Posted by Brian Goodman on December 29th, 2017

It’s not very often that the performance of a single conference as a whole is extensively discussed before the start of league play, but the manner in which the Big 12 asserted itself over the first six weeks of the 2017-18 season was nothing short of impressive. Nine of the conference’s 10 teams are ranked among the top 50 of KenPom‘s current rankings, and no team took more losses than Texas‘ three (of which two came in overtime against very good Duke and Gonzaga teams). In fact, the league finished non-conference play by ripping off 27 straight victories. Yes, there were some cupcakes in there, but there were also road and semi-road meetings against teams like Wichita State, Florida State and Nebraska. It’s gotten to the point where there’s been reasoned discussion on this site and others of the Big 12 sending 80 percent of its membership to the NCAA Tournament come March. Even if an underperforming team squelches that possibility, this conference will have meaningful games practically every night from now until March, beginning with tonight’s action. Here’s a quick look at each of the weekend’s five games.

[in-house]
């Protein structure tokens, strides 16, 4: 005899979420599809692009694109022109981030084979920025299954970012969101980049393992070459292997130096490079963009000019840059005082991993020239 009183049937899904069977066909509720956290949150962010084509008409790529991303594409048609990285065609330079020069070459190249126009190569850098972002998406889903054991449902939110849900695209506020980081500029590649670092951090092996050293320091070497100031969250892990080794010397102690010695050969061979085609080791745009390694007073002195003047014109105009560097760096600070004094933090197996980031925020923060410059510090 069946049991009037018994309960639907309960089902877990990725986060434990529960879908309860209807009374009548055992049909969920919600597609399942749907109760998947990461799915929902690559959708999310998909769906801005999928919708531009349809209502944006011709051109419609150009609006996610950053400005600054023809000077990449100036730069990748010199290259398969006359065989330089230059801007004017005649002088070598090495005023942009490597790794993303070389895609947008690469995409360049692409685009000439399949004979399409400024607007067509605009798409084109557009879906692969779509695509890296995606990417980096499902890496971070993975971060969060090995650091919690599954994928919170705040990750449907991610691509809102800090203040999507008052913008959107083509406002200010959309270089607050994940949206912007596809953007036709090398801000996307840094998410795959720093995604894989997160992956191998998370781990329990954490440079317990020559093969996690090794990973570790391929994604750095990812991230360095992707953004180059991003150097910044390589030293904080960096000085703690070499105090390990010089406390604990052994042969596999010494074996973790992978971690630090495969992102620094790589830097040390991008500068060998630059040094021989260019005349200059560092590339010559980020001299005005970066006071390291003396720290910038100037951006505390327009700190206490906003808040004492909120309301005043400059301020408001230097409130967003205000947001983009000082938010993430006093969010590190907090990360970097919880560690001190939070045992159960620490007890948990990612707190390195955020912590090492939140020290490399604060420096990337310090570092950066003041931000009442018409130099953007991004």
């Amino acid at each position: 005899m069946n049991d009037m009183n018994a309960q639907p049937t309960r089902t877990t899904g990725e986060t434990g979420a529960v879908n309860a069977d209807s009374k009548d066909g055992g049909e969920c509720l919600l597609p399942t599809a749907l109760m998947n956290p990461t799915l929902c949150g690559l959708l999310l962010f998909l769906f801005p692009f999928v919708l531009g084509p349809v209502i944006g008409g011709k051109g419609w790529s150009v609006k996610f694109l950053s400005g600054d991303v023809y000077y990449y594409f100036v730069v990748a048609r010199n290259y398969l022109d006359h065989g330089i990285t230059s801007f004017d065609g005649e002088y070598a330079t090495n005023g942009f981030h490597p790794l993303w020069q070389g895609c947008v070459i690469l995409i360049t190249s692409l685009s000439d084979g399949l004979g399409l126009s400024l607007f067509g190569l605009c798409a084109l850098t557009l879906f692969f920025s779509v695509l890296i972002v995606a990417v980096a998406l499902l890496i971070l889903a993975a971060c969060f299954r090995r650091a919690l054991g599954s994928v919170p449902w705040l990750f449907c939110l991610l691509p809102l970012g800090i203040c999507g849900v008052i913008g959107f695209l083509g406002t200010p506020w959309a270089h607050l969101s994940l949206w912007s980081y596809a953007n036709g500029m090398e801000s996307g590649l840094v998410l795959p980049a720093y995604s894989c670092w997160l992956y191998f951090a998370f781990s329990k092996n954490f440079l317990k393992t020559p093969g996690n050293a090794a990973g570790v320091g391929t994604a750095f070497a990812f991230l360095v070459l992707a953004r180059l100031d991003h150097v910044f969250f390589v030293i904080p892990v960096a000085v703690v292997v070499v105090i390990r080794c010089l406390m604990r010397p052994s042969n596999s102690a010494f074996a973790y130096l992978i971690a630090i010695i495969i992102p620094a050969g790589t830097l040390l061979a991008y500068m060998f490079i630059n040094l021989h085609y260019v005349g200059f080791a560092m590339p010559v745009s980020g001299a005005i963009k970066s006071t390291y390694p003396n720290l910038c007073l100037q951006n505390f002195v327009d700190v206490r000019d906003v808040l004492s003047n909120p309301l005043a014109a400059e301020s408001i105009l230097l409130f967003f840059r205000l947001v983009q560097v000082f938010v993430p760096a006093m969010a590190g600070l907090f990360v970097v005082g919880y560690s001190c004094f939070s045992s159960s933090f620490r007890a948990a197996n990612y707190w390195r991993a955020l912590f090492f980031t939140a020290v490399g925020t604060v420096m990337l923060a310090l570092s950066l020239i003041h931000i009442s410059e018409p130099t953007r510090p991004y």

Kansas remains the Big 12 favorite, but its competition is tougher than ever. (AP)

  1. West Virginia at Oklahoma State (Friday 7:00 ET, ESPNU) – The Cowboys project as one of the league’s worst teams, but West Virginia is just a 3.5-point favorite, which should tell you something about the Big 12’s parity and the intense challenge that the road represents this season, no matter the gym. Since installing the press prior to the 2014-15 season, Bob Huggins has not lost in Stillwater, and I expect that to continue tonight. Oklahoma State’s 10-2 start in the wake of Brad Underwood’s unexpected departure is a nice story, but the Cowboys are lacking in the three key areas needed to get the best of the Mountaineers: Ball control (117th nationally), defensive rebounding (174th) and drawing fouls (291st). Those will have to change if the Cowboys are to pull the upset.
  2. Baylor at Texas Tech (Friday 8:00 ET, Fox Sports Regional) – The Red Raiders stunned the Bears in Lubbock last season to give then-first year head coach Chris Beard a big home win. Three Baylor players fouled out of that game, which saw Texas Tech head to the foul line 43 times over the course of the night. That probably won’t be the case this time around, as Baylor ranks second in the country in foul avoidance. It also means that Texas Tech will need to find a fallback plan quickly if Baylor’s zone keeps Keenan Evans, Zach Smith and Zhaire Smith from attacking the rim as effectively as they have to this point in the season. Read the rest of this entry »